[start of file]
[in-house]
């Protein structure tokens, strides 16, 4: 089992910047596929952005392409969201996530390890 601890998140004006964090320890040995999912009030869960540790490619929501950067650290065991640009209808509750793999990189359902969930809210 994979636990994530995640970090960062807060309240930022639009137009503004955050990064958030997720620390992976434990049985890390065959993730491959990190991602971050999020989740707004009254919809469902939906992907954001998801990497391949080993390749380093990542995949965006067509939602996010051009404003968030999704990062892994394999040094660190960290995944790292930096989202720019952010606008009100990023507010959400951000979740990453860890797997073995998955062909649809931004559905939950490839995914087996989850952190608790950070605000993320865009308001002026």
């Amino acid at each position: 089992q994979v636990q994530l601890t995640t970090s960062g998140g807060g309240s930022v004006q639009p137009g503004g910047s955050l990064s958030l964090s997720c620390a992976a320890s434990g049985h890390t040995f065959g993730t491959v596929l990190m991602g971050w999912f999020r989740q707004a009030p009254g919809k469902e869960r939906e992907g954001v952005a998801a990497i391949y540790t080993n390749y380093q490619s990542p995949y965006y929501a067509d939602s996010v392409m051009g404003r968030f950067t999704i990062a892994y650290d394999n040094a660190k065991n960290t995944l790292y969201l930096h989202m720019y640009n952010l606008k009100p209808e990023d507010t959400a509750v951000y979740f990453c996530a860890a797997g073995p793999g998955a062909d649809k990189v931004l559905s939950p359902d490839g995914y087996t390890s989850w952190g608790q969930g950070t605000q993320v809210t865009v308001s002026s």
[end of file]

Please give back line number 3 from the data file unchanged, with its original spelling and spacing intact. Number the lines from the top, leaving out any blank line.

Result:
């Amino acid at each position: 089992q994979v636990q994530l601890t995640t970090s960062g998140g807060g309240s930022v004006q639009p137009g503004g910047s955050l990064s958030l964090s997720c620390a992976a320890s434990g049985h890390t040995f065959g993730t491959v596929l990190m991602g971050w999912f999020r989740q707004a009030p009254g919809k469902e869960r939906e992907g954001v952005a998801a990497i391949y540790t080993n390749y380093q490619s990542p995949y965006y929501a067509d939602s996010v392409m051009g404003r968030f950067t999704i990062a892994y650290d394999n040094a660190k065991n960290t995944l790292y969201l930096h989202m720019y640009n952010l606008k009100p209808e990023d507010t959400a509750v951000y979740f990453c996530a860890a797997g073995p793999g998955a062909d649809k990189v931004l559905s939950p359902d490839g995914y087996t390890s989850w952190g608790q969930g950070t605000q993320v809210t865009v308001s002026s």